One of the interesting things I have heard a few times during the Pluralsight Tech Skills Day was growing your career, and moving into a leadership role, but without becoming a manager. I've tried to this the last few jobs, helping others and even managers learn to be better at their job of, well, managing.
Part of that job is leading. That means inspiring employees, and helping keep them motivated and on track without penalties or pressure. Maybe the best definition I've seen in the past is that leadership is convincing people to get things done when they have no reason to do so. It's influence and inspiration.
Managing is often dealing with day to day issues. Scheduling vacation, salary reviews, tracking progress of work, dealing with HR issues, running meetings and more. Those are skills managers really need, and often aren't well trained on. Hopefully you get a manager that has spent time learning these skills.
Leadership is different, and it's something you can do in any position. You can inspire others, set an example, and believe in yourself. Those qualities often bring others along, especially when you have success. Even if you don't always succeed at your task, learning and trying new approaches can convince others that they should follow your lead.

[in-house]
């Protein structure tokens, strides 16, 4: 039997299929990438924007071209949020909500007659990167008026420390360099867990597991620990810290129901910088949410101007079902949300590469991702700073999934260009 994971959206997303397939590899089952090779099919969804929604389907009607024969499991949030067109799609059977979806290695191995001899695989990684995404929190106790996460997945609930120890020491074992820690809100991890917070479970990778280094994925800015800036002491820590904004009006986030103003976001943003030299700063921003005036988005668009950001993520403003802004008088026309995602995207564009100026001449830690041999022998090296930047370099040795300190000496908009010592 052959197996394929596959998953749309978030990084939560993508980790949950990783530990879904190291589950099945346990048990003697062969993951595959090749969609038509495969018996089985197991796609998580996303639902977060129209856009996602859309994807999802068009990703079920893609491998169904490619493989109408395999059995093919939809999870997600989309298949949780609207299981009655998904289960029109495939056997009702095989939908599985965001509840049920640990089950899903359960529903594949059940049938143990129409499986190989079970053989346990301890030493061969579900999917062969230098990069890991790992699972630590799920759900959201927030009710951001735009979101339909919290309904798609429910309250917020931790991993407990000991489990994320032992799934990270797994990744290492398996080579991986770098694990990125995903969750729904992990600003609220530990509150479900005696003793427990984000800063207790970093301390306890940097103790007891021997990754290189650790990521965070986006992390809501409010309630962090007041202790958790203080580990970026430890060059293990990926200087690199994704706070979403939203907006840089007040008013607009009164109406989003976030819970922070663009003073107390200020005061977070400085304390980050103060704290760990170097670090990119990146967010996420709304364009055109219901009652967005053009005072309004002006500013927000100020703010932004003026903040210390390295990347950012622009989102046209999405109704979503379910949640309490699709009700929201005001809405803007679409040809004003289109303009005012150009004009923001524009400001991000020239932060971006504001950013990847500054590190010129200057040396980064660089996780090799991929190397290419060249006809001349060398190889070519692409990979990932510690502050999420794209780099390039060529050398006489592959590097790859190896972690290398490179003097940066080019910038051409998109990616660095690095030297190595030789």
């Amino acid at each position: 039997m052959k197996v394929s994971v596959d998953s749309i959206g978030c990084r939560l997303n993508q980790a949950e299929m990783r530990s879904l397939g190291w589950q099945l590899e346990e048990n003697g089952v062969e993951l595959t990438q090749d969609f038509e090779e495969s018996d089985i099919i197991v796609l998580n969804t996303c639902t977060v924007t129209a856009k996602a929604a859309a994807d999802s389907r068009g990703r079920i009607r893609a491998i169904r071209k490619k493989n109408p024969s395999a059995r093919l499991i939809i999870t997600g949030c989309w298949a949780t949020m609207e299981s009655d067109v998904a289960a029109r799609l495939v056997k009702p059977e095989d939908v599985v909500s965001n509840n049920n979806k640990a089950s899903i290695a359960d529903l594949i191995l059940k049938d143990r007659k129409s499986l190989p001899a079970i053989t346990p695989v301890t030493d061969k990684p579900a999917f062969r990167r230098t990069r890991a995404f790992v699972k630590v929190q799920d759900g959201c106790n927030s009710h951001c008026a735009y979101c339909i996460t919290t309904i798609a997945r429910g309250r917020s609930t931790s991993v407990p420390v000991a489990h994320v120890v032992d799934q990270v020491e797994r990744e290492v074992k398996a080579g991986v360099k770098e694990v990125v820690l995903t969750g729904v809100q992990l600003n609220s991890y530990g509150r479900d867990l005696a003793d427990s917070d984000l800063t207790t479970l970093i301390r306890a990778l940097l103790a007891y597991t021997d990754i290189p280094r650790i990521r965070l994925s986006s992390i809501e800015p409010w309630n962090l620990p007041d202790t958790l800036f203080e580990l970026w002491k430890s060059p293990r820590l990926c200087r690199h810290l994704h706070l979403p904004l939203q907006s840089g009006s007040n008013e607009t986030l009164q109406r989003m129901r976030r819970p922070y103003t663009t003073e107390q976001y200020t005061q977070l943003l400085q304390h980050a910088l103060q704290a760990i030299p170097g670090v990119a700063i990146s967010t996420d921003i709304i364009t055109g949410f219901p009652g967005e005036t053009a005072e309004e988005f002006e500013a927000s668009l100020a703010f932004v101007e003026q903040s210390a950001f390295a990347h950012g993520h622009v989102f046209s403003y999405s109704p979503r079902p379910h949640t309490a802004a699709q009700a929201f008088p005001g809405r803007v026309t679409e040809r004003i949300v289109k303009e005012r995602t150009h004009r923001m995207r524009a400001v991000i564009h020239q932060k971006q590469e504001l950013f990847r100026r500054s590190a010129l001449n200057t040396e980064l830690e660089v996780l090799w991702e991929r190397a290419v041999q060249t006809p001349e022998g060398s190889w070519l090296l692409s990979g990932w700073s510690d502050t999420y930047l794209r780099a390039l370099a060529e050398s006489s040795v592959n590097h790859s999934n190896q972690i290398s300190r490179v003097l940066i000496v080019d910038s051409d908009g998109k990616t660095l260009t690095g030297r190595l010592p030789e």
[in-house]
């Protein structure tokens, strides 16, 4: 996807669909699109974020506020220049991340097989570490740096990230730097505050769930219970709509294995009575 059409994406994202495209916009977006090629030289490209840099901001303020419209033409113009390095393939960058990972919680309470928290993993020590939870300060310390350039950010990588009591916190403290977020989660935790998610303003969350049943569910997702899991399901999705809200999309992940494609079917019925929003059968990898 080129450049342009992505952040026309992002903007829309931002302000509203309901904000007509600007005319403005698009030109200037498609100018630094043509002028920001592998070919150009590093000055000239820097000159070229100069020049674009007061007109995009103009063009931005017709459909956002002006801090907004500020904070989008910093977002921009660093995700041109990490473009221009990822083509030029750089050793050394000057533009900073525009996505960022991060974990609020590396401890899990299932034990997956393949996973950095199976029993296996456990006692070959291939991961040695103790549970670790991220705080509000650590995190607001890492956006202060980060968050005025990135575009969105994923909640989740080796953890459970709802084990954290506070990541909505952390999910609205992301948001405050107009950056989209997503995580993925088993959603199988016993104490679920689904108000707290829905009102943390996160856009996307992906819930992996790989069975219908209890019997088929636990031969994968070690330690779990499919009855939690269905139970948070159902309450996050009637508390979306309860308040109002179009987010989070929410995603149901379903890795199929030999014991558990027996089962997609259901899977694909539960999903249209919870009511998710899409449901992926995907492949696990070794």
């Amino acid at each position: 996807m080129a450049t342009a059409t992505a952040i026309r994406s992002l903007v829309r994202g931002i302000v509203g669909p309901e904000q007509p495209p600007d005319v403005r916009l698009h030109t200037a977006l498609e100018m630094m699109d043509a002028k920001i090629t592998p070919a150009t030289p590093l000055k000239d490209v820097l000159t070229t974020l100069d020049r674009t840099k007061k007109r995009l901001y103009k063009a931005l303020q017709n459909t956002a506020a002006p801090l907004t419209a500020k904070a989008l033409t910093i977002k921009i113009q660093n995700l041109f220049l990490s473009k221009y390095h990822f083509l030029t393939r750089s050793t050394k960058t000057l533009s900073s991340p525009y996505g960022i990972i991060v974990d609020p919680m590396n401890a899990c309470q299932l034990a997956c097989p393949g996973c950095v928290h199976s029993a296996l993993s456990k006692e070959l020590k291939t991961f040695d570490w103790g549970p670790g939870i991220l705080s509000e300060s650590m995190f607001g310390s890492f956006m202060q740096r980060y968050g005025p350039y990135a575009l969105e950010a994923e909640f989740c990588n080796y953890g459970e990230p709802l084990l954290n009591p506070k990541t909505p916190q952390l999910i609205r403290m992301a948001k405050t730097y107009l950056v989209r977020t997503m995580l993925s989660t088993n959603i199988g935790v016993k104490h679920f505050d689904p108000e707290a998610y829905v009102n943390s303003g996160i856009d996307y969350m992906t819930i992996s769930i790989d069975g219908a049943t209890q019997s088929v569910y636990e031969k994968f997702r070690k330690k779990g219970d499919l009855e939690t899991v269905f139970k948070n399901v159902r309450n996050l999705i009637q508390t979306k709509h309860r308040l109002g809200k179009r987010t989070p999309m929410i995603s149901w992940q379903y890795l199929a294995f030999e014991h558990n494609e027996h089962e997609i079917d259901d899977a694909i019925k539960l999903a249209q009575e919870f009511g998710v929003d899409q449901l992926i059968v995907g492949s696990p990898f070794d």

As a manager you can force others to follow your direction, but leading them is a different skill. I've had many more managers that couldn't lead than could, but that wasn't always a problem. As long as someone is providing leadership, the team has direction and focus. If you don't have a manager that's a leader, perhaps you want to be that person. Step up, be a role model, and guide others along a path that meets the goals your organization has set.